A trained professional must look at all the possible reasons for a child’s contact refusal to know whether it is actually a case of PAS to be able to help the family correctly. The professional must thoroughly investigate the behaviors and actions of both parents and the child to know if it is a case of PA, PAS, or Estrangement.

The Parental Alienation Awareness Organization states:
Badmouthing the rejected parent, such as
• Speaking negatively about a parent to, or in front of, the child.
• Inaccurately or untruthfully telling the child about the rejected parent, or suggesting they are unsafe or dangerous.
• Exaggerating minor flaws in the rejected parent.
• Inappropriately confiding adult information with the child.
Interfering in a child’s contact with a rejected parent, such as
• Throwing out gifts and letters from the rejected parent.
• Calling excessively during the time with the rejected parent.
• Early pickups or late drop offs for time with the rejected parent.
• Forbidding any reference to, or photos of the rejected parent.
• Scheduling activities that compete with time with the rejected parent.
• Monitoring or forbidding communication or time with the rejected parent.
Manipulating a child to reject a parent, such
• Withdrawing love, including guilt for having fun or feeling love toward a rejected parent.
Undermining child’s relationship with the rejected parent, such as
• Asking the child to spy on or keep secrets from the rejected parent.
• Forcing the child to choose between parents.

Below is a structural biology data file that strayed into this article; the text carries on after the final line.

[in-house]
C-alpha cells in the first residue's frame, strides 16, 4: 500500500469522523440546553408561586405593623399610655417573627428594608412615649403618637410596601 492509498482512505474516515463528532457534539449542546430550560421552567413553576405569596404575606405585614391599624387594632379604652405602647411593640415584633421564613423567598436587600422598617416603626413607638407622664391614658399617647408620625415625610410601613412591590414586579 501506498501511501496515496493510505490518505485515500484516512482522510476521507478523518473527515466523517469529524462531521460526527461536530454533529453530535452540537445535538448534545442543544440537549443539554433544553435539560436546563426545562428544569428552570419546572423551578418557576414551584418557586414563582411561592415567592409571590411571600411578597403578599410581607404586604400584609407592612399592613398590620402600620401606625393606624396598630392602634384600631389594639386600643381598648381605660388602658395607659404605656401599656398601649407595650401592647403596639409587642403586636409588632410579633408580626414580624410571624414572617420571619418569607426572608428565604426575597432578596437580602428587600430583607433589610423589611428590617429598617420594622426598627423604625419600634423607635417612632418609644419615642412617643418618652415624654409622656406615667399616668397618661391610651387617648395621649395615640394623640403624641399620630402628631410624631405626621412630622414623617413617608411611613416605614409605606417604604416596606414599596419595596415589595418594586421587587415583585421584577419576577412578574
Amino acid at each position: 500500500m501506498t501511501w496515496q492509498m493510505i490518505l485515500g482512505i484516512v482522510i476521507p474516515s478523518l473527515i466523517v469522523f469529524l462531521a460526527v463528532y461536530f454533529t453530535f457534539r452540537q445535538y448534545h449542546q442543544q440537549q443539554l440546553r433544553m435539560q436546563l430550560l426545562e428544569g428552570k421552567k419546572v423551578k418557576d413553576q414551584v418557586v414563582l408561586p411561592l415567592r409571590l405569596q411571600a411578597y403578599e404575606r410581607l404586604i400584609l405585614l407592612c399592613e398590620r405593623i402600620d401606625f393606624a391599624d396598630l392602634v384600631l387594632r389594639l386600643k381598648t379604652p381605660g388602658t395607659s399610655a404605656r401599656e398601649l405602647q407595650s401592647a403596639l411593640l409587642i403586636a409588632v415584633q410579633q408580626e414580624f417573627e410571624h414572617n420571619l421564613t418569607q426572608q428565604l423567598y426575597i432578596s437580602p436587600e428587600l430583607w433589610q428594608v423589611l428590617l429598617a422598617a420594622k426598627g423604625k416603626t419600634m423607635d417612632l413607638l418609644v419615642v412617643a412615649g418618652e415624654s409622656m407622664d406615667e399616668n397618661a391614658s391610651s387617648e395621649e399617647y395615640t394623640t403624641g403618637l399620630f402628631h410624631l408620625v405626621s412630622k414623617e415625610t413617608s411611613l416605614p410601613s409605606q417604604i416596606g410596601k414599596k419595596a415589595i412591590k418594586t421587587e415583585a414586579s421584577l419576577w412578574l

• Creating conflict between the child and rejected parent.
• Interrogating the child after time with a rejected parent.
• Providing the child with inappropriate information about finances, marriage or divorce issues.
• Accusing the rejected parent of causing emotional pain to the favored parent that the child should help to heal.
• Giving the child parental decision making authority, ie whether to visit with the rejected parent.
Undermining the rejected parent’s role in the child’s life, such as
• Refusing to provide the child’s information (medical, educational, etc) to the rejected parent.
• Not inviting/informing the rejected parent of important events. (awards, honors, graduations, etc)
• Refusing to provide others with the rejected parent’s contact information.
• Rewriting history to reduce a rejected parent’s role in the child’s life.

It is essential to remember that many of the above behaviors may be utilized in high conflict divorces and mild to moderate Parental Alienation (PA) without it actually being Parental Alienation Syndrome (PAS).

PLEASE be aware of, and understand this important and seriously differentiating factor - in PAS, the child is not feeling upset, disregarded, or worried about hurting anyone’s feelings. They are anxious because one parent will be upset if they see the other or angry at the other parent for various reason.

S/He has taken on the (unintentional or unintentional) Alienating Parent’s attitude, beliefs and behaviors towards the Target Parent, to the extreme, as will follows. First, let's look at a few reasons for Estrangement - when a child who is not suffering PAS but might refuse contact with the other parent:

- The parent has been late or not shown up at scheduled times in the past... the child is then angry and basically paying them back for their neglect.
- Normal personality/behavior preferences for the custodial parent and their immature emotional level makes it too difficult to cope or to understand the gravity of refusing to see the parent 'just because' they don't prefer them.